How to Get Matching Funds from a Major Donor


I wrote earlier this week that the signs are pointing to donations from individual donors being down this year. 

If that holds true for the rest of the year, it’s important to do everything you can to make your fall fundraising attractive.

And the slam-dunk way to do that is to have matching funds available at year-end – and all of your fall fundraising if possible.

If you’re interested, you should read How to Get Matching Funds from a Major Donor.

I think the main reason this approach works so well – and that this blog post is our second-most-popular post of all time – is the question that we recommend asking the major donor. 

Most organizations ask the major to solve the organization’s problem: “Will you give us matching funds so that we can use them in our fundraising?”  Instead, you’ll see how to get your major donor wanting to give you matching funds because it helps them get what they want.

Go read the post, and then go get some matching funds for this fall!

The Difference Between “Understanding” and “Feeling”


A major donor can understand that their gift was appreciated.  That’s nice.  And pretty easy to make that happen.

Yet it’s also possible for a major donor to really feel that their gift was appreciated.

There’s a big difference. 

The blog post How to Thank a Major Donor So She’ll WANT to Give Again gives you a simple road map to making your major donors feel your organization’s appreciation.

I share that post today because the signs are pointing to donations from individual donors being down this year. 

If that holds true for the rest of the year, it’s more important than ever for your organization to make sure your major donors feel your gratitude.

Here’s what often happens in down years.  Major donors deploy a two-part strategy:

  • They reduce the number of organizations they support, and
  • They reduce the amount they give to each organization. 

But major donors usually have a couple of organizations – close to their hearts, where they feel their giving really matters – that they do not cut or reduce.

That’s the group you want to be in. 

But you must earn your way into that group.

So go read the post, then go make sure your majors feel your gratitude!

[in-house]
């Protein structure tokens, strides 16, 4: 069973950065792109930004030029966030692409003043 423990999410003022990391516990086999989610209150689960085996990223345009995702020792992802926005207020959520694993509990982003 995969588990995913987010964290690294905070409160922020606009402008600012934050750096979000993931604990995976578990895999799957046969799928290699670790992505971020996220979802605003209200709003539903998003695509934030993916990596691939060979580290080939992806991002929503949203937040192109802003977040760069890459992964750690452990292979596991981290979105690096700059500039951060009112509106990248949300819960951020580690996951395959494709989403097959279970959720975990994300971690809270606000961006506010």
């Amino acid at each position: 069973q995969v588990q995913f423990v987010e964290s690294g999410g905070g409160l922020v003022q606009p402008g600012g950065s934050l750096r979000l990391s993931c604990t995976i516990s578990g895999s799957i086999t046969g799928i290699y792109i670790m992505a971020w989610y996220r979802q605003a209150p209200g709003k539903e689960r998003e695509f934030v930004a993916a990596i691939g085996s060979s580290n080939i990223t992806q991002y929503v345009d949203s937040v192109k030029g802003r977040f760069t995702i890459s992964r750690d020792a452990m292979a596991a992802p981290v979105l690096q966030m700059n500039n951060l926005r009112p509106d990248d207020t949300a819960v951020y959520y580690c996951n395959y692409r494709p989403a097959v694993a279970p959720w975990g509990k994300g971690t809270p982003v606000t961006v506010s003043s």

Your Major Donors Are More Important Than You Think They Are

Your Major Donors Are More Important Than You Think They Are

We’re doing a series of short posts called Mastermind Lessons.

The Fundraising Mastermind is transformational consulting for nonprofits that we do with Chris Davenport of Movie Mondays and The Nonprofit Storytelling Conference.

Today’s post is the second top-level lesson we’ve found that every organization in the Mastermind needs to learn…

Your Major Donors are Remarkably Important and You aren’t Spending Enough Time or Money on Them

An organization usually knows that a small percentage of donors (your “major donors”) provide a significant percentage of your total revenue.

But an organization is usually shocked when they discover how small that number of donors is, and how large the percentage of income is.

In our experience, it’s usually around 85% of an organization’s revenue from individuals that comes from 10% of their donors.

And because the organization hasn’t sat with the numbers and really faced what they mean, the organization does not spend enough time and money on their major donors.

Here’s the example I use that helps organizations see:

Say you have a business that has 100 customers. And 10 of those customers are responsible for 90% of your revenue. You would give those customers the “white glove” treatment. They would be greeted by name at the door. They would have a special, shorter line to wait in. They would get a phone call the next day to see if their purchase worked out.

That’s common sense. But too many nonprofits don’t apply it to fundraising.

Your major donors should get the “white glove” treatment:

  • Hand-written thank you cards
  • Appeal letters written specifically to them, about what they care about
  • Newsletters sent in large envelopes, with a hand-signed cover letter
  • A call from the Executive Director after every gift

There are lots of possible treatments. You can and should be doing them.

That said…

To Keep Your Major Donors, and to Lift Them to Higher Giving, You Need a SYSTEM

Special treatment is great. Start doing it now.

But what you really need is a major donor fundraising system.

In a nutshell, here’s what your system should do:

  1. Identify your major donors
  2. Rank them so you know who to focus on first
  3. Build relationships with them (with the ones who are open to this)
  4. Make a revenue goal for each major donor
  5. Make an annual plan to lead each major donor to reach the goa

It’s the organizations that have major donor systems in place, and then are disciplined about running the system, that see major revenue growth. They keep more of their major donors, and lift their major donors to higher and higher levels of giving.

Does Your Organization Need This?

The good thing about this is that almost every organization I’ve spoken with recently says they know they need to spend more time and money on their major donors.

The tough thing is that very few of them know what to do next.

My suggestion: take a class like this one from Jim Shapiro, the co-founder of Better Fundraising. (And if you can’t make those dates, apply anyway because there will be another class later this spring.) And follow the Veritus Group blog.

It will take time to get great at major donor fundraising. But it’s worth your time and investment!